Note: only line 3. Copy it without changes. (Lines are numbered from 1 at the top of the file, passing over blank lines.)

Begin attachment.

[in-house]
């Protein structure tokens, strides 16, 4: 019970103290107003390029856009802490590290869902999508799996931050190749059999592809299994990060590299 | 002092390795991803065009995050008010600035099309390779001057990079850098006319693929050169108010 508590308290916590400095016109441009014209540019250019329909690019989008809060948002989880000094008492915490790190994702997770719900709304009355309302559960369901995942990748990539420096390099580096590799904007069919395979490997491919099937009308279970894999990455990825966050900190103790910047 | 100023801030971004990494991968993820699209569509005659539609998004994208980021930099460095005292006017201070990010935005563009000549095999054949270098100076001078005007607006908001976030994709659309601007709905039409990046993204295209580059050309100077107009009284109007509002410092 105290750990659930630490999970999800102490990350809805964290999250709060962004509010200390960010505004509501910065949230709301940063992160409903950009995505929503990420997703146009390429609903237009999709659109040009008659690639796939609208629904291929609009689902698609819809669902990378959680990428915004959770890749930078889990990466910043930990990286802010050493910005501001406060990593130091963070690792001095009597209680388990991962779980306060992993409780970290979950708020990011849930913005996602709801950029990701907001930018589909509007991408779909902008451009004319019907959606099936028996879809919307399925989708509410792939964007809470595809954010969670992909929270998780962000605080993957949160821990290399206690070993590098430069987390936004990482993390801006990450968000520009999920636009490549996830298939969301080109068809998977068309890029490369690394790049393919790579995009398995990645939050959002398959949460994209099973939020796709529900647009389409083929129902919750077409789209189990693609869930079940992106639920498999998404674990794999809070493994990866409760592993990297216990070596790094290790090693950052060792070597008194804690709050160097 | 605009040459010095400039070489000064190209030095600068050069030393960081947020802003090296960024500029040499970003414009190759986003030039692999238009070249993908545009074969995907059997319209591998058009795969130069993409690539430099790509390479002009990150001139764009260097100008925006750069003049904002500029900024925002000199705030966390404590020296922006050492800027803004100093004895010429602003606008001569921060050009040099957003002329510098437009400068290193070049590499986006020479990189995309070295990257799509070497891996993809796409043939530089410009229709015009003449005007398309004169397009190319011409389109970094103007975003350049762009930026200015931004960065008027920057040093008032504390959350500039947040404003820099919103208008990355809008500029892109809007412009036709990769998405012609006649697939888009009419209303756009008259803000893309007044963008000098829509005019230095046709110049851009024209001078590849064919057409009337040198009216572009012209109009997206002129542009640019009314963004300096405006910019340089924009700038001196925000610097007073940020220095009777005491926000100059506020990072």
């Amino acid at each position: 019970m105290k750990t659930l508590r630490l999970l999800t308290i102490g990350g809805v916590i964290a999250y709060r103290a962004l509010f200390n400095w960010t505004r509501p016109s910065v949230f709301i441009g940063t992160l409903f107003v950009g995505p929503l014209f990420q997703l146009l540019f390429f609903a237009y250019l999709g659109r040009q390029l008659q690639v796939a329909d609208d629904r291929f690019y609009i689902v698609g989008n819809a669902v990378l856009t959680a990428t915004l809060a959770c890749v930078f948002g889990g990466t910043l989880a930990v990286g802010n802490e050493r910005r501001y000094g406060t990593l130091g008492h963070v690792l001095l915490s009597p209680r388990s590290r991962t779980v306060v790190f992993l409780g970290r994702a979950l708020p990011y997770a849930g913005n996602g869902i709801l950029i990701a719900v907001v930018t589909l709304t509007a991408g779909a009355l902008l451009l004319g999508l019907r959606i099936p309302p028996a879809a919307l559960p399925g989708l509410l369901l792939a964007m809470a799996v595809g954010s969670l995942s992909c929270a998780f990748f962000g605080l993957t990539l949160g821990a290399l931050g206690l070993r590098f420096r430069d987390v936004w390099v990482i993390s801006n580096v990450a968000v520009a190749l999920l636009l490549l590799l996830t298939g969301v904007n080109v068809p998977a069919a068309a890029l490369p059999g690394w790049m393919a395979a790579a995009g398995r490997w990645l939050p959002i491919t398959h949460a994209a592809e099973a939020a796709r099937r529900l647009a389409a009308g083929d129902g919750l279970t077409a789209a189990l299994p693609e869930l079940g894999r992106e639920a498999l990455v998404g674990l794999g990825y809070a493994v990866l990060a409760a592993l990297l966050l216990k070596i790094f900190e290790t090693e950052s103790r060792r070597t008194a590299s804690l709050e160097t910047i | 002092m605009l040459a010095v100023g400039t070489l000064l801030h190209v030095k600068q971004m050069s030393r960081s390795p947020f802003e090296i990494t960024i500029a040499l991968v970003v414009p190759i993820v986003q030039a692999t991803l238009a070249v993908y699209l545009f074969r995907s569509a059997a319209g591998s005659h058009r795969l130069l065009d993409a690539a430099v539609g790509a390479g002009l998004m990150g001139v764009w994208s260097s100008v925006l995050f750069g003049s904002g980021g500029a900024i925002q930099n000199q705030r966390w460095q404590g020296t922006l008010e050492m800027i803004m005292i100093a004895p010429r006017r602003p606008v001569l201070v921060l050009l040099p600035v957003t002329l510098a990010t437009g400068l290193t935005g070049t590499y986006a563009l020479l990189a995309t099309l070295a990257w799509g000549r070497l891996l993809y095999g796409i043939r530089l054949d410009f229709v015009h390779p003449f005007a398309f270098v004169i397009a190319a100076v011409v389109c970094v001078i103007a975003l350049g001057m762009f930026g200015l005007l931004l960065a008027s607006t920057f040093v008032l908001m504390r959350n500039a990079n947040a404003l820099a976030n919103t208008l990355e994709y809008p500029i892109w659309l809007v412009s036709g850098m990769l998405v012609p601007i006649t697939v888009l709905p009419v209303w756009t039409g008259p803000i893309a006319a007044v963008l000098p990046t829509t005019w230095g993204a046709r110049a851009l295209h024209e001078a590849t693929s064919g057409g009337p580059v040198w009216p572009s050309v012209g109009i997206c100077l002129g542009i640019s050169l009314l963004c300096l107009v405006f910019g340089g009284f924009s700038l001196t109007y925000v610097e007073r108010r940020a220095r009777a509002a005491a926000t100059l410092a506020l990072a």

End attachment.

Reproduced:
């Amino acid at each position: 019970m105290k750990t659930l508590r630490l999970l999800t308290i102490g990350g809805v916590i964290a999250y709060r103290a962004l509010f200390n400095w960010t505004r509501p016109s910065v949230f709301i441009g940063t992160l409903f107003v950009g995505p929503l014209f990420q997703l146009l540019f390429f609903a237009y250019l999709g659109r040009q390029l008659q690639v796939a329909d609208d629904r291929f690019y609009i689902v698609g989008n819809a669902v990378l856009t959680a990428t915004l809060a959770c890749v930078f948002g889990g990466t910043l989880a930990v990286g802010n802490e050493r910005r501001y000094g406060t990593l130091g008492h963070v690792l001095l915490s009597p209680r388990s590290r991962t779980v306060v790190f992993l409780g970290r994702a979950l708020p990011y997770a849930g913005n996602g869902i709801l950029i990701a719900v907001v930018t589909l709304t509007a991408g779909a009355l902008l451009l004319g999508l019907r959606i099936p309302p028996a879809a919307l559960p399925g989708l509410l369901l792939a964007m809470a799996v595809g954010s969670l995942s992909c929270a998780f990748f962000g605080l993957t990539l949160g821990a290399l931050g206690l070993r590098f420096r430069d987390v936004w390099v990482i993390s801006n580096v990450a968000v520009a190749l999920l636009l490549l590799l996830t298939g969301v904007n080109v068809p998977a069919a068309a890029l490369p059999g690394w790049m393919a395979a790579a995009g398995r490997w990645l939050p959002i491919t398959h949460a994209a592809e099973a939020a796709r099937r529900l647009a389409a009308g083929d129902g919750l279970t077409a789209a189990l299994p693609e869930l079940g894999r992106e639920a498999l990455v998404g674990l794999g990825y809070a493994v990866l990060a409760a592993l990297l966050l216990k070596i790094f900190e290790t090693e950052s103790r060792r070597t008194a590299s804690l709050e160097t910047i | 002092m605009l040459a010095v100023g400039t070489l000064l801030h190209v030095k600068q971004m050069s030393r960081s390795p947020f802003e090296i990494t960024i500029a040499l991968v970003v414009p190759i993820v986003q030039a692999t991803l238009a070249v993908y699209l545009f074969r995907s569509a059997a319209g591998s005659h058009r795969l130069l065009d993409a690539a430099v539609g790509a390479g002009l998004m990150g001139v764009w994208s260097s100008v925006l995050f750069g003049s904002g980021g500029a900024i925002q930099n000199q705030r966390w460095q404590g020296t922006l008010e050492m800027i803004m005292i100093a004895p010429r006017r602003p606008v001569l201070v921060l050009l040099p600035v957003t002329l510098a990010t437009g400068l290193t935005g070049t590499y986006a563009l020479l990189a995309t099309l070295a990257w799509g000549r070497l891996l993809y095999g796409i043939r530089l054949d410009f229709v015009h390779p003449f005007a398309f270098v004169i397009a190319a100076v011409v389109c970094v001078i103007a975003l350049g001057m762009f930026g200015l005007l931004l960065a008027s607006t920057f040093v008032l908001m504390r959350n500039a990079n947040a404003l820099a976030n919103t208008l990355e994709y809008p500029i892109w659309l809007v412009s036709g850098m990769l998405v012609p601007i006649t697939v888009l709905p009419v209303w756009t039409g008259p803000i893309a006319a007044v963008l000098p990046t829509t005019w230095g993204a046709r110049a851009l295209h024209e001078a590849t693929s064919g057409g009337p580059v040198w009216p572009s050309v012209g109009i997206c100077l002129g542009i640019s050169l009314l963004c300096l107009v405006f910019g340089g009284f924009s700038l001196t109007y925000v610097e007073r108010r940020a220095r009777a509002a005491a926000t100059l410092a506020l990072a």